Partnering with Parents

How many times have you heard a camp director friend say "This job would be so great... if there weren't so many parent's involved!" or "I spend all of my time just dealing with parents. I can't get anything done".

Although it might stress us out to when we deal with who might seem like over protective helicopter parents, there is a way to have a great relationship with your camp's parents and still focus on developing a transformative program for their children.  During a session at the ACA Annual Conference with Travis Allison from CampHacker.tv, we took home some helpful tips on how we can partner with parents without pain!

Effective partnerships with parents involve: figuring out what gives them stress and communicating how camp solves that problem; looking at your current camp families and figuring out which parents have been your best allies today - then getting more of them.  Partnering with parents and developing strong relationships with our camp families will enhance the summer camp experience for us all.

General - Birch trail camp with parents

Photo from Birch Trail Camp for Girls Promo Video

What stresses parents out?  We should talk to them and find out.

Camphacker.tv surveyed a group of parents in preparation of this session.  When asked, “what is the one thing as a parent that you find the most stressful?” the parents surveyed answered:  time, child development, behavior concerns, finances, outside influences on their kids, and safety; in that order.

When asked, “If you were to send your kid to camp what would be the most stressful thing?”the truthful answer was just they just don’t trust us.  How could they?  They don’t know you or your hooligan teenaged staff.  Why should they trust faceless people with the care of their most valuable possession?

Show parents who you are.

You need to have a picture of yourself and your full time staff on your website.  Parents need to see that there are grown ups in charge and that they have friendly faces.   You don’t need to have yourself plastered on your front-page slider, but somewhere noticeable on the homepage after the fold.

Share your own story with parents.  People need to understand why you and your staff are passionate about summer camp.  Tell your personal story, how camp changed your life, n a blog post, video, in the ‘About Us’ section and parents might start to personally trust you.

Usually we mention that we have ‘well-trained staff at a ratio of 1 staff for every 2 campers’ or something similar.  Give them more than that.  Show parents who your staff are through bios on the website, blogs or videos so they become real human beings with a story.  Some ideas are having your staff fill out a LinkedIn profile that you can send to all the parents who will have kids in their cabin.  Other camps have the head counsellor call each parent of the kids in their cabin and introduce themselves.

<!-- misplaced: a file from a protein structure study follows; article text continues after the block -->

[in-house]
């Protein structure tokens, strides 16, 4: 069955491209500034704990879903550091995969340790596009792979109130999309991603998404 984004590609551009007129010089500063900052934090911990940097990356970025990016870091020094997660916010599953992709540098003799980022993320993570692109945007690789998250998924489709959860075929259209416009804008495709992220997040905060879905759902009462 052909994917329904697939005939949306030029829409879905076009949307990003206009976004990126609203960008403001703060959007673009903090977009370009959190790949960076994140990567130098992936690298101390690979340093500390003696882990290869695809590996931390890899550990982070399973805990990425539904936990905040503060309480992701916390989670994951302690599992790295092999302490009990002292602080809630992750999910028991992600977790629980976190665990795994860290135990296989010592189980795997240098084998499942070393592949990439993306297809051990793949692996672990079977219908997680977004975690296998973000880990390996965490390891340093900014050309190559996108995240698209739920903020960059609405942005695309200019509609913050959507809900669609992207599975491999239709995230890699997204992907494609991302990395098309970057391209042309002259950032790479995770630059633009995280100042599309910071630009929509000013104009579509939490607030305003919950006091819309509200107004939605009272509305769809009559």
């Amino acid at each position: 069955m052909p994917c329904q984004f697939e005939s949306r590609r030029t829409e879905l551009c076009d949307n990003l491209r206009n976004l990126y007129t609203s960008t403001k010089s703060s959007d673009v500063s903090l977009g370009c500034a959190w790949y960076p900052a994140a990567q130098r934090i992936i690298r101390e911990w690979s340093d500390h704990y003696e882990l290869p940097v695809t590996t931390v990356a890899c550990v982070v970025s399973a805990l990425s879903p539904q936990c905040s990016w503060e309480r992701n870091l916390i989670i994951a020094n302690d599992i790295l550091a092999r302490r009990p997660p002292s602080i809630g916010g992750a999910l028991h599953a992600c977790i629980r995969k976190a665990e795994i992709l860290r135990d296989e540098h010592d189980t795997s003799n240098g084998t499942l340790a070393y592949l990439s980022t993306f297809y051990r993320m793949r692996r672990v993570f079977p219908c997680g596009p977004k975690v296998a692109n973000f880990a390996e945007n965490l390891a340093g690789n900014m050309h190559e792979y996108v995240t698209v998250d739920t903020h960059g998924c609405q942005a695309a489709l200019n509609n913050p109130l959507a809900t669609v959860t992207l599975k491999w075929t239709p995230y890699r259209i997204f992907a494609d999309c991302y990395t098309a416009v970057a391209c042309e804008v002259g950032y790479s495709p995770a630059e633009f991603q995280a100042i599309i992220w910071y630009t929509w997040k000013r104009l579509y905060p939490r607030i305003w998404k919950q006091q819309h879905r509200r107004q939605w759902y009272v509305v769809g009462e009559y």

It’s also important to train your staff to partner with parents.  Most of our staff are high school or college student age and don’t have experience with parents, let alone what it feels like to actually be a parent.  Your staff need to be able to confidently talk to and reassure parents who might come to them worried and stressed out.

Tell the history of your camp.  It shows people that you have been there for a long time, doing great things and transforming the lives of children through the ages.

Here are some good examples of videos from camps who are working hard to tell their personal story, show the benefits of camp for children, and to earn the trust of parents.

 Camp Widjiwagon shows parents where their kids will sleep and eat from a camper's perspective:

Birch Trail Camp for Girls shows the camp experience for first-time camp families:

The Parent Life Cycle when deciding to send their child to camp:

  1. Considering Camp:  how are you marketing your camp so they're hearing about YOU?
  2. Research:  they're looking into the value of summer camp and the value of what you are offering.
  3. Deciding:  make sure you're accessible and able to give them information when they need it.
  4. Preparing to send kids to camp:  It's especially hard when they haven’t spent the night anywhere.  They're preparing kids and preparing themselves to not have their kids around.
  5. During camp:  You must communicate more than your comfortable with so parents know their children are thriving at camp.
  6. Evaluate the experience:  Give them smart forms that are easy to fill out and don’t take time.  Net Promoter Score is an effective tool for evaluations.  Typically it starts with a simple question like ‘would you now or in the future consider referring us to a friend’ on a scale of 1-10 followed by ‘why or why not’?  Anyone who scores 7 or lower you need to get them on the phone.
  7. Make re-enrolling easier:  Give them the opportunity to enroll for the next summer while they're picking up their child from camp.  Have brochures and online registration systems ready.

Try, Buy, Repeat and Refer

If you do a good job at setting new camper family's mind at ease they might choose to send their child to your camp!  Because your camps are all so awesome this child will have a positive and unforgettable experience.  Keep developing those relationships with parents and you could find your next incredibly supportive camp family who will refer your camp to all of their friends.

For more information, listen to CampHacker's podcast on Partnering with Parents.

Categories: Aca Annual Conference, Camp Resources, Communications And Marketing